The obsession of the media as well as the society of having slim bodies may not be enough motivation for couch potatoes to get up and exercise , according to a UCLA study. In fact the repeated stress on weight loss may make obese people more determined to spend time doing nothing, the study said.
Published in the June edition of the peer-reviewed journal Obesity, the cross-cultural study finds that women are more likely to categorize themselves as overweight than men, both overall and within each ethnic group. In addition, African Americans are least likely and whites most likely to consider themselves overweight. The study finds that even among many adults of average or normal weight -- men in particular -- a self-perceived weight problem correlates with sedentary behavior.
White women of average weight are the only ethnic-gender group studied in which the proportion of sedentary individuals is not higher among those who consider themselves overweight, versus average weight, the study shows. White women are also the only ethnic-gender group in which average-weight individuals comprise the majority.
The researchers noted that in addition to cultural expectations, greater access to fitness programs, "walkable" neighborhoods, quality child and elder care, and flexible work hours all help make the choice to be active easier for white women overall than their Latina and African American counterparts.
"These data suggest that our society's emphasis on weight loss rather than lifestyle change may inadvertently discourage even non-obese people from adopting or maintaining the physical activity necessary for long-term good health," said Dr. Antronette Yancey, lead author of the study and associate professor of health services at the UCLA School of Public Health.
"All groups may benefit from messages that shift the focus away from a specific target weight and associated calorie counting, and instead promote increased physical activity and healthy eating habits," Yancey said. "We still need to learn more about the relationship between overweight self-perception and healthy lifestyle change, and the apparent protective role of the cultural valuation of thinness and stigmatization of obesity in the battle of the bulge." The study used data from the 2002-03 Los Angeles County Health Survey, a random telephone survey conducted by the Los Angeles County Department of Health Services. Of 14,154 eligible adults contacted, 8,167 completed interviews, or 58 percent. Body mass index (BMI) was calculated from self-reported weight and height, and each individual was classified as underweight, normal, overweight or obese. Self-perceived weight status was measured using direct questions asking participants to identify themselves as overweight, underweight or average for their height. Sedentary behavior was measured using standardized questions from an adaptation of the short version of the International Physical Activity Questionnaire.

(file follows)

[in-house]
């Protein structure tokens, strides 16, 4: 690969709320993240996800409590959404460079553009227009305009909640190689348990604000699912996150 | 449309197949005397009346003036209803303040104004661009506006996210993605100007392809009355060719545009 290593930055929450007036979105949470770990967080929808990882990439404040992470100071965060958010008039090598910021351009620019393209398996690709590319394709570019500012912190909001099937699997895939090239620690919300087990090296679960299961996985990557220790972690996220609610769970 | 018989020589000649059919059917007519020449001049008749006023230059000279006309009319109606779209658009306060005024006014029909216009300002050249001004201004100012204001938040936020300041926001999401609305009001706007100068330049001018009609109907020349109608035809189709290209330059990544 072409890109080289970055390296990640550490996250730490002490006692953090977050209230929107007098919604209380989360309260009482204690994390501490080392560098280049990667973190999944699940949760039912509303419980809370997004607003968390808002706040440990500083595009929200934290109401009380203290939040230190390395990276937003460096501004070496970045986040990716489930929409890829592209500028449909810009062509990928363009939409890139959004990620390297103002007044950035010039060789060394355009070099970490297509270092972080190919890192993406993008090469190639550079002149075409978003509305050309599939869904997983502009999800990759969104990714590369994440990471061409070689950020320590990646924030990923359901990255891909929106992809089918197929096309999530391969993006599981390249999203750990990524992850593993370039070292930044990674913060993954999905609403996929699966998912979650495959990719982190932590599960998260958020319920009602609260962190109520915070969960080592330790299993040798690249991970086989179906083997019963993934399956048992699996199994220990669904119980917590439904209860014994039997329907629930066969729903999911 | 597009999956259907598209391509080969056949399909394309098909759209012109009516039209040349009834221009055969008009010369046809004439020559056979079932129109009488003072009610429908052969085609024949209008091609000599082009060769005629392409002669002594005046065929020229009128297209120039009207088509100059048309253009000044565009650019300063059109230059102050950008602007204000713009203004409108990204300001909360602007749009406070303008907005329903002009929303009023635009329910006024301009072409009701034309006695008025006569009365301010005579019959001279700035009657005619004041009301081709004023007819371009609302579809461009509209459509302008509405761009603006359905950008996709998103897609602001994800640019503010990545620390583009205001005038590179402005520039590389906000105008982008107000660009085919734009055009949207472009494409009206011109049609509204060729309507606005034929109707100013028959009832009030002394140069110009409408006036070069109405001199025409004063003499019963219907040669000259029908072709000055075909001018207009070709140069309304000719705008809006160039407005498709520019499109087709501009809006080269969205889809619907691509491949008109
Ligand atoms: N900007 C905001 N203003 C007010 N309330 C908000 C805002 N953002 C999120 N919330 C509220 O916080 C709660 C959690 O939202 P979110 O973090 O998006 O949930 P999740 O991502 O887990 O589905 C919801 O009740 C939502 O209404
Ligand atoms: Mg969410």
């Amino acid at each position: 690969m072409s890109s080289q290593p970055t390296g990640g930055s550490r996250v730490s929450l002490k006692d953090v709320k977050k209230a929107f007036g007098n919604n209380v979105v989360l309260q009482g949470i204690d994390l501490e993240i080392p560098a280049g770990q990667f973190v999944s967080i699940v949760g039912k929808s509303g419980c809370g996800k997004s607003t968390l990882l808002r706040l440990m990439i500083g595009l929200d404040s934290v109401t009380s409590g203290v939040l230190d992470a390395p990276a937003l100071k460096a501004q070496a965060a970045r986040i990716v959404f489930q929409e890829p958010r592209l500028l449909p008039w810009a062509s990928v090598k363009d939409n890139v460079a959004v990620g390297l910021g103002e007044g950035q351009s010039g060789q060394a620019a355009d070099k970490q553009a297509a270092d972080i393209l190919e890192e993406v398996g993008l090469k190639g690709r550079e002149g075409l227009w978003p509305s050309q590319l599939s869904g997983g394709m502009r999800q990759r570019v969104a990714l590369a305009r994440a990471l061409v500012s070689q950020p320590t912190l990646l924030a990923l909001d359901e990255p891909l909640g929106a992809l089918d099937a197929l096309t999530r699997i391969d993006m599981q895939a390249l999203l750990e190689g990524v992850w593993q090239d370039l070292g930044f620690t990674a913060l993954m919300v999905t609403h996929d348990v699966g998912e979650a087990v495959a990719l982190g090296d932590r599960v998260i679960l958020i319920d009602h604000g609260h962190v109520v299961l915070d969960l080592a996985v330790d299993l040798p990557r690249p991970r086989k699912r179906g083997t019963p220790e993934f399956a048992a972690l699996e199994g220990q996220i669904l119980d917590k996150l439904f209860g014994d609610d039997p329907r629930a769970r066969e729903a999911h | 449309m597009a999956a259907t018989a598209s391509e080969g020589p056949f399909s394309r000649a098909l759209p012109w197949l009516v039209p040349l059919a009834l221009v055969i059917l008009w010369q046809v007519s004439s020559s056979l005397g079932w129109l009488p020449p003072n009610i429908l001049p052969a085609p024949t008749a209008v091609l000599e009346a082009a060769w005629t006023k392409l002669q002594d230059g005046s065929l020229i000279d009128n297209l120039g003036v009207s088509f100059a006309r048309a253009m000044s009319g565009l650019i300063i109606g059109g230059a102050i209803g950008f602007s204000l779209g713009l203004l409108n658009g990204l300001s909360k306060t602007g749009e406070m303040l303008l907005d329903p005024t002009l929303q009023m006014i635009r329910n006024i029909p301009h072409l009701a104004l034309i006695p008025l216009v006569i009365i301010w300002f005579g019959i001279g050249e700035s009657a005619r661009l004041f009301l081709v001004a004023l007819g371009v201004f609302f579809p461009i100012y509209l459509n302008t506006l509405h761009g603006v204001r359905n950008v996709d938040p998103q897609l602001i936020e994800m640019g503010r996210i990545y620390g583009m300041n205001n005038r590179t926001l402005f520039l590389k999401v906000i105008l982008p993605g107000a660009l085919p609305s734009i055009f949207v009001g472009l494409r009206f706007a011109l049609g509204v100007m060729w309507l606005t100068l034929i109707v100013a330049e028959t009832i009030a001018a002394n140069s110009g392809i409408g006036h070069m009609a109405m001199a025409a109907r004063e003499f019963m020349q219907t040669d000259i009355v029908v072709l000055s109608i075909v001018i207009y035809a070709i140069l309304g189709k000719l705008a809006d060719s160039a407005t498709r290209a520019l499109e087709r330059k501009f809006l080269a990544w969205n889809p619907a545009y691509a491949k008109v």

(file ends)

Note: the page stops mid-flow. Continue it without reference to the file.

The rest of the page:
Among specific findings:
* The prevalence of overweight and obesity among adult Angelenos by race/ethnicity and gender was fairly typical of national samples. The combined prevalence of overweight and obesity was highest in African Americans and Latinos, intermediate in whites, and lowest in Asians-Pacific Islanders. The pattern was consistent among both men and women within each group.
* 73.2 percent of overweight/non-obese and 24.1 percent of average-weight women considered themselves overweight, compared with 44.5 percent of overweight/ non-obese and 5.6 percent of average-weight men.
* 41.3 percent of overweight/non-obese African Americans identified themselves as overweight, compared with 60.6 percent of overweight/non-obese whites.
* Overweight self-perception, versus average-weight self-perception, correlated with sedentary behavior among average-weight adults (45.3 percent versus 33.0 percent), overweight adults (43.4 percent versus 33.6 percent), average-weight and overweight men (38.4 percent versus 27.8 percent), overweight whites (41.9 percent versus 29.7 percent), and African Americans and Latinos (41.6 percent versus 33.9 percent).
Contact: Dan Page
University of California - Los Angeles